How a struggling Pennsylvania high school became a theater dynamo.
Warning: flashbacks may occur for those with theater backgrounds.
In a blue-collar post-industrial town in Pennsylvania, more than 500 people have gathered to see a group of high school kids. A reporter, and some major league professionals sit in the audience – they’re watching every move the kids make. No, it’s not for football, basketball, or baseball. These students are onstage in a play, and they’re making high school theater history.
Drama High: The Incredible True Story of a Brilliant Teacher, a Struggling Town, and the Magic of Theater is a fantastic piece of reporting from Michael Sokolove. He dives into the last year of a boundary-breaking teacher’s career, revealing his and his students’ personal and professional triumphs and failures in an attempt to understand how he achieved educational greatness.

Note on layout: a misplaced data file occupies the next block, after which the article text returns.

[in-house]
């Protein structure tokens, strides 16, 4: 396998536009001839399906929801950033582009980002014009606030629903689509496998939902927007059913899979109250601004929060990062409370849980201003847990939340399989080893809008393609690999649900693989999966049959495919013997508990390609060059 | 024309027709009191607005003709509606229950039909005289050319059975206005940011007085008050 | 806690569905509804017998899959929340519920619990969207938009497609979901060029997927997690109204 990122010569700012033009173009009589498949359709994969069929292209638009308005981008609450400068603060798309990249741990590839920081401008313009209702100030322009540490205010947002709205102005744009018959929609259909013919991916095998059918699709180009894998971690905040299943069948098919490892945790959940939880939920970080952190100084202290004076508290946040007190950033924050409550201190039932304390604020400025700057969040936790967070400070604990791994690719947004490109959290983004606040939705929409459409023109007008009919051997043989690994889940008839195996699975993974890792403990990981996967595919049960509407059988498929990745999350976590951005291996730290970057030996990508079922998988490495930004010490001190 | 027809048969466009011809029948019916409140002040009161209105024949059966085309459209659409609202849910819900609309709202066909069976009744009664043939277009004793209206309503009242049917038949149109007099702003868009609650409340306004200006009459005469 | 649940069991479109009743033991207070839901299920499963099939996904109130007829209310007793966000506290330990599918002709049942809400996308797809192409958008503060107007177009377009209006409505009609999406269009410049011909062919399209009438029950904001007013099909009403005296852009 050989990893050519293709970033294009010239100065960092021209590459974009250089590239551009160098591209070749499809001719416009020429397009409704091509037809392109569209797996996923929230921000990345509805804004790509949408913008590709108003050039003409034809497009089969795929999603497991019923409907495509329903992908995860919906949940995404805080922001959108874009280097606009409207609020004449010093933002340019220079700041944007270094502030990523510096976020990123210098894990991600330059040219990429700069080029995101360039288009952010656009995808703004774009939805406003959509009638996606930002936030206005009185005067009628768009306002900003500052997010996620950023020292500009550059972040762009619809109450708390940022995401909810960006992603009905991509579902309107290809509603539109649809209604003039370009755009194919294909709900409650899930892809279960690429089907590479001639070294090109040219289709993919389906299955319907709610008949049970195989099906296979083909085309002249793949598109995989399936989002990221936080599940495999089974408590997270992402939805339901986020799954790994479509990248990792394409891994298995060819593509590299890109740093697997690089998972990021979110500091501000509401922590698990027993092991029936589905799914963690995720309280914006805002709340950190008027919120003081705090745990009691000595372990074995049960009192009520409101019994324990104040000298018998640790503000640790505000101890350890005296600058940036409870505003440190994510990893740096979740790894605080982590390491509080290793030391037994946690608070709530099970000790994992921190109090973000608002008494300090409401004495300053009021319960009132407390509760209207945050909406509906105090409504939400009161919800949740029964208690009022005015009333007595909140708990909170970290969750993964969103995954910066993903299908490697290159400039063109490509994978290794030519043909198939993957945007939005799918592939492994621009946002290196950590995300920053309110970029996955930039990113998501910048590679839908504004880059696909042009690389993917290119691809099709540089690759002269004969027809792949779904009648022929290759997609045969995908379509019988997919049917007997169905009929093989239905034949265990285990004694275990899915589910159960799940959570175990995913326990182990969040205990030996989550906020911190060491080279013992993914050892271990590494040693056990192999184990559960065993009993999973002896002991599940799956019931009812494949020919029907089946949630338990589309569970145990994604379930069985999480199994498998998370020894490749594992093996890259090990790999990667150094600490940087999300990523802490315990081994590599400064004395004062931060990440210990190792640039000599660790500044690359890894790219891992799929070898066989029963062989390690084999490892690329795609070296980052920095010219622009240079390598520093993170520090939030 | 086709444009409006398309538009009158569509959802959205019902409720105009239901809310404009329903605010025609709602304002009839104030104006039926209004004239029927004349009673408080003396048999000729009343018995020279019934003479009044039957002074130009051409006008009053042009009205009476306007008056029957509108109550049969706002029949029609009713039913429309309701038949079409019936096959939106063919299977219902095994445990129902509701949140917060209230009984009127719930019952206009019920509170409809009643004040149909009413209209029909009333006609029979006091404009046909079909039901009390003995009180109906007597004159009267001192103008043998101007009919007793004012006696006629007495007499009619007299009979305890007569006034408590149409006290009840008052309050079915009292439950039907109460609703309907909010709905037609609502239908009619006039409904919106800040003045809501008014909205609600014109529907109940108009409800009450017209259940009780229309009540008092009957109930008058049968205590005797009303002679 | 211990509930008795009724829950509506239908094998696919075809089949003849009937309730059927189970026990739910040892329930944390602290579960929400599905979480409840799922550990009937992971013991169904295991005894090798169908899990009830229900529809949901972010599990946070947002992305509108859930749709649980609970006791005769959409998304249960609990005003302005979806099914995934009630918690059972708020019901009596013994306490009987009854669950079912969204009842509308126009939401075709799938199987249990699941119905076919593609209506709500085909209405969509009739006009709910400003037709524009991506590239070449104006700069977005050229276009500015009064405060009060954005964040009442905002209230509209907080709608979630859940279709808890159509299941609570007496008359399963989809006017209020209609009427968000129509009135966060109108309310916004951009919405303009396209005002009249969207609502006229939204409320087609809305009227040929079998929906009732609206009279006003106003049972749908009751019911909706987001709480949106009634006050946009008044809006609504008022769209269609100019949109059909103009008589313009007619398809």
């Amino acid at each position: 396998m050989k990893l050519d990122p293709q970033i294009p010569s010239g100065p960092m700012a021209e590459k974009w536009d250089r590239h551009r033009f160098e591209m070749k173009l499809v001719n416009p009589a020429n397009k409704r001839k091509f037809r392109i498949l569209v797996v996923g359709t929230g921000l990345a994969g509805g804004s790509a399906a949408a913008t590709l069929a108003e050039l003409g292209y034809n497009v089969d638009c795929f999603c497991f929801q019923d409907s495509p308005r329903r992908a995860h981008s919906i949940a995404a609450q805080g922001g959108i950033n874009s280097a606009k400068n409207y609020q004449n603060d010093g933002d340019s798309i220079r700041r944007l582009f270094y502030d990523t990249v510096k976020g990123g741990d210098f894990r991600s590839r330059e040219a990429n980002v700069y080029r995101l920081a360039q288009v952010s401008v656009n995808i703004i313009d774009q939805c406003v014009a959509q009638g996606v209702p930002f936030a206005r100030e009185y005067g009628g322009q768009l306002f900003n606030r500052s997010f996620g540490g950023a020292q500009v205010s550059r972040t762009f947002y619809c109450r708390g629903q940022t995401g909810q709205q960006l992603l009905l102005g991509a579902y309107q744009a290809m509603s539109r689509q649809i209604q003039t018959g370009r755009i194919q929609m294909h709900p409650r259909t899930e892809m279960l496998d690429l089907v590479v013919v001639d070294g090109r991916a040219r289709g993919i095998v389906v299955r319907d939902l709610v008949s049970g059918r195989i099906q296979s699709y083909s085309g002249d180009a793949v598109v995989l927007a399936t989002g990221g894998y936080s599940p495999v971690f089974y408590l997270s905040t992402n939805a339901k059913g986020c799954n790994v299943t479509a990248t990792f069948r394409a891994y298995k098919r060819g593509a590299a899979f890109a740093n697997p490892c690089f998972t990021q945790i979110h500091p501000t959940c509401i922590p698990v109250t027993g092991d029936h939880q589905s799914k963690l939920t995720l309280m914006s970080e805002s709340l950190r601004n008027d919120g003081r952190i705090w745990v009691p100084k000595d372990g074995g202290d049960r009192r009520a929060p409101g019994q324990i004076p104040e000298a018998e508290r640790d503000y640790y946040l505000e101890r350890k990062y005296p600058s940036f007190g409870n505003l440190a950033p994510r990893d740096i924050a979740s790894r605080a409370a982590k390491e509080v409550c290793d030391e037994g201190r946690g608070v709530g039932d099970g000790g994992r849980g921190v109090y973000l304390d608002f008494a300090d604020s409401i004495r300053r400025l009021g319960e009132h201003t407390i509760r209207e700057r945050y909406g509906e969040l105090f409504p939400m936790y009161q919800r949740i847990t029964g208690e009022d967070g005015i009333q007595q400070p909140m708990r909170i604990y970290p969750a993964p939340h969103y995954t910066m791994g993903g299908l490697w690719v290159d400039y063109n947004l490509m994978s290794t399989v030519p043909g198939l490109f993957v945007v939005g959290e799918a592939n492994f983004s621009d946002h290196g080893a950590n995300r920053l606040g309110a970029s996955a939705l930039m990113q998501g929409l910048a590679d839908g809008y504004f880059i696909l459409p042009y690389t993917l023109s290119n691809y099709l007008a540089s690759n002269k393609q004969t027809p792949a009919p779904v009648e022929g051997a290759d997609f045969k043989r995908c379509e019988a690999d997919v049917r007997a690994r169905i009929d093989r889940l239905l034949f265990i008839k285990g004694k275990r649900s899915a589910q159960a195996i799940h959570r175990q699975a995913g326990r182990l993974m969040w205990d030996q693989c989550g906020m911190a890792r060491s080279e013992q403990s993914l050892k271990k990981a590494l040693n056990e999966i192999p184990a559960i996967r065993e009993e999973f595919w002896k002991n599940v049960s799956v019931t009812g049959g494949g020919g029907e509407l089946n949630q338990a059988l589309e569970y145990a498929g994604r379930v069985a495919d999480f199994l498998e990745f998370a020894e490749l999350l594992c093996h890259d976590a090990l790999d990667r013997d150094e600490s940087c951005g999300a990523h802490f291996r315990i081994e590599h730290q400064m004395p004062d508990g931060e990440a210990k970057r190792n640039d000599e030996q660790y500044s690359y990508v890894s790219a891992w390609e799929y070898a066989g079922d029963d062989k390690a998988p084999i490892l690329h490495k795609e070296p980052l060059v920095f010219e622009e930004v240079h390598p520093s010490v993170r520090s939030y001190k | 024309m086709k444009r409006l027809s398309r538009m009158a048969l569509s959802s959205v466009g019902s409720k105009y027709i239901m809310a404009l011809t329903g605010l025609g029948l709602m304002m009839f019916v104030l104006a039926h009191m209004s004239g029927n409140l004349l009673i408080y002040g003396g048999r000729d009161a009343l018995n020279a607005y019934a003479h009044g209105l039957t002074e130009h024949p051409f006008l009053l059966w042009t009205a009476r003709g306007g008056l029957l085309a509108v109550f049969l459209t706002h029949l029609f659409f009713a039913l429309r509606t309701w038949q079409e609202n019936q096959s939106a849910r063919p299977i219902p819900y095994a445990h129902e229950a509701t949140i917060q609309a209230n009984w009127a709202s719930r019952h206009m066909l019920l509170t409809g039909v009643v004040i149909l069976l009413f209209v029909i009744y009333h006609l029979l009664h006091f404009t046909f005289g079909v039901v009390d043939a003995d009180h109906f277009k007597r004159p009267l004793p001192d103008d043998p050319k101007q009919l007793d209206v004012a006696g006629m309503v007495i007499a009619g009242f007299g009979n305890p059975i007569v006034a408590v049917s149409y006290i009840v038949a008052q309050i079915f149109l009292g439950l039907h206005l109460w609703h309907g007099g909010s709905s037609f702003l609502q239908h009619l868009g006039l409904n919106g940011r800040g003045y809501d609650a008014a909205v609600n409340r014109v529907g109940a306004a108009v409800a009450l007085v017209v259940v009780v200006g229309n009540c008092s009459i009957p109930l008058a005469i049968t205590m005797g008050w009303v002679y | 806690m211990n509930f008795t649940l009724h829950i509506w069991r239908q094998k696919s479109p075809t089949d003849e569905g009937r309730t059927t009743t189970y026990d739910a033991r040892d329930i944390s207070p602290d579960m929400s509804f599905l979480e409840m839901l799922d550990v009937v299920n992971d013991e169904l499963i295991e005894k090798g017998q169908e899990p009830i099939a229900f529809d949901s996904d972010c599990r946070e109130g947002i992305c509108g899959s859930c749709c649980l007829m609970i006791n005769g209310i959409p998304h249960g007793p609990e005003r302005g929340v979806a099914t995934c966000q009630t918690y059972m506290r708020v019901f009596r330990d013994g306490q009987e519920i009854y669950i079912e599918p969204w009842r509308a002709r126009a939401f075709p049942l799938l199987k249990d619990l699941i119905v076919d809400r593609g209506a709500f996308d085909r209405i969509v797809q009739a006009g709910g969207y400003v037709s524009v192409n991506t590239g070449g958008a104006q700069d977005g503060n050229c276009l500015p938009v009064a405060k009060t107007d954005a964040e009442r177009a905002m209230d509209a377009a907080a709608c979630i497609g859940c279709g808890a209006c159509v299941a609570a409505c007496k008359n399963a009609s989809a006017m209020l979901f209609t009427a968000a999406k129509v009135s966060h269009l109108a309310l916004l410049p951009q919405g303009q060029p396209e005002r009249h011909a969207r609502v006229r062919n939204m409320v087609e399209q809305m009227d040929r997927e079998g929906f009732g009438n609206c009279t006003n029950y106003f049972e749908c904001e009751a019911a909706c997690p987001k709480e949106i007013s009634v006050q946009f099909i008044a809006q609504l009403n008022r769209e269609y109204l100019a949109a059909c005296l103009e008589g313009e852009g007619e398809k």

The stakes are high for these students as they attempt to take a show to the national level. For some, a college scholarship could mean the difference between a career in the arts and a job at a manufacturing plant. For others, knowing they did the best job they possibly could, and that their teacher is proud of them, is enough.
Harry S. Truman high school is a public school. It's not a magnet or charter school. The school's theater has splintery wooden pews for seats. The theater program has been consistently underfunded since the 70s. And yet, the students at this school have embraced theatrical productions the way other schools embrace sports. Why? Lou Volpe.